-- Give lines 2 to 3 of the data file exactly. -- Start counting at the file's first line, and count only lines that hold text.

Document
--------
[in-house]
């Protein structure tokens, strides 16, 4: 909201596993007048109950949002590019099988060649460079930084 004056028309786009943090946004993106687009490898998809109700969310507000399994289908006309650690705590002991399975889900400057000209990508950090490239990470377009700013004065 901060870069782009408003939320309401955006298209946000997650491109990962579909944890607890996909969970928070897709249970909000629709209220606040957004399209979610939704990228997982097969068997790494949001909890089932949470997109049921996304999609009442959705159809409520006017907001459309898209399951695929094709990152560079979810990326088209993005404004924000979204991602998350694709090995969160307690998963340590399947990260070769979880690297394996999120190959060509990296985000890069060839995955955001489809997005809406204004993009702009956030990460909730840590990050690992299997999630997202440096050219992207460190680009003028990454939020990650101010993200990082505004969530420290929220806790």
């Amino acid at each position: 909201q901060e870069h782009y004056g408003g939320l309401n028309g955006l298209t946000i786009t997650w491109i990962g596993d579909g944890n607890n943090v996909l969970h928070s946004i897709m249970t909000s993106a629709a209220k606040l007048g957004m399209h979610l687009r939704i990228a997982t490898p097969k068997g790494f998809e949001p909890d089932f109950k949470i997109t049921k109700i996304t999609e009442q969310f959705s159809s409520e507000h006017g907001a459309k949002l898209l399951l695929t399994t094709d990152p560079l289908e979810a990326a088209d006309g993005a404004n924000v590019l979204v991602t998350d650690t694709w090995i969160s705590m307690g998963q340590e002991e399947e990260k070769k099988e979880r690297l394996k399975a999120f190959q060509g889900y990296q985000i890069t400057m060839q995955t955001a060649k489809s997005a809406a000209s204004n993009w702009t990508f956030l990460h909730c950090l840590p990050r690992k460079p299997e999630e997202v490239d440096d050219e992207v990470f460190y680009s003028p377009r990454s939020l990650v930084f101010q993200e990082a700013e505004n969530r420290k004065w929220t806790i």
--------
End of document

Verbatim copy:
């Protein structure tokens, strides 16, 4: 909201596993007048109950949002590019099988060649460079930084 004056028309786009943090946004993106687009490898998809109700969310507000399994289908006309650690705590002991399975889900400057000209990508950090490239990470377009700013004065 901060870069782009408003939320309401955006298209946000997650491109990962579909944890607890996909969970928070897709249970909000629709209220606040957004399209979610939704990228997982097969068997790494949001909890089932949470997109049921996304999609009442959705159809409520006017907001459309898209399951695929094709990152560079979810990326088209993005404004924000979204991602998350694709090995969160307690998963340590399947990260070769979880690297394996999120190959060509990296985000890069060839995955955001489809997005809406204004993009702009956030990460909730840590990050690992299997999630997202440096050219992207460190680009003028990454939020990650101010993200990082505004969530420290929220806790």
């Amino acid at each position: 909201q901060e870069h782009y004056g408003g939320l309401n028309g955006l298209t946000i786009t997650w491109i990962g596993d579909g944890n607890n943090v996909l969970h928070s946004i897709m249970t909000s993106a629709a209220k606040l007048g957004m399209h979610l687009r939704i990228a997982t490898p097969k068997g790494f998809e949001p909890d089932f109950k949470i997109t049921k109700i996304t999609e009442q969310f959705s159809s409520e507000h006017g907001a459309k949002l898209l399951l695929t399994t094709d990152p560079l289908e979810a990326a088209d006309g993005a404004n924000v590019l979204v991602t998350d650690t694709w090995i969160s705590m307690g998963q340590e002991e399947e990260k070769k099988e979880r690297l394996k399975a999120f190959q060509g889900y990296q985000i890069t400057m060839q995955t955001a060649k489809s997005a809406a000209s204004n993009w702009t990508f956030l990460h909730c950090l840590p990050r690992k460079p299997e999630e997202v490239d440096d050219e992207v990470f460190y680009s003028p377009r990454s939020l990650v930084f101010q993200e990082a700013e505004n969530r420290k004065w929220t806790i």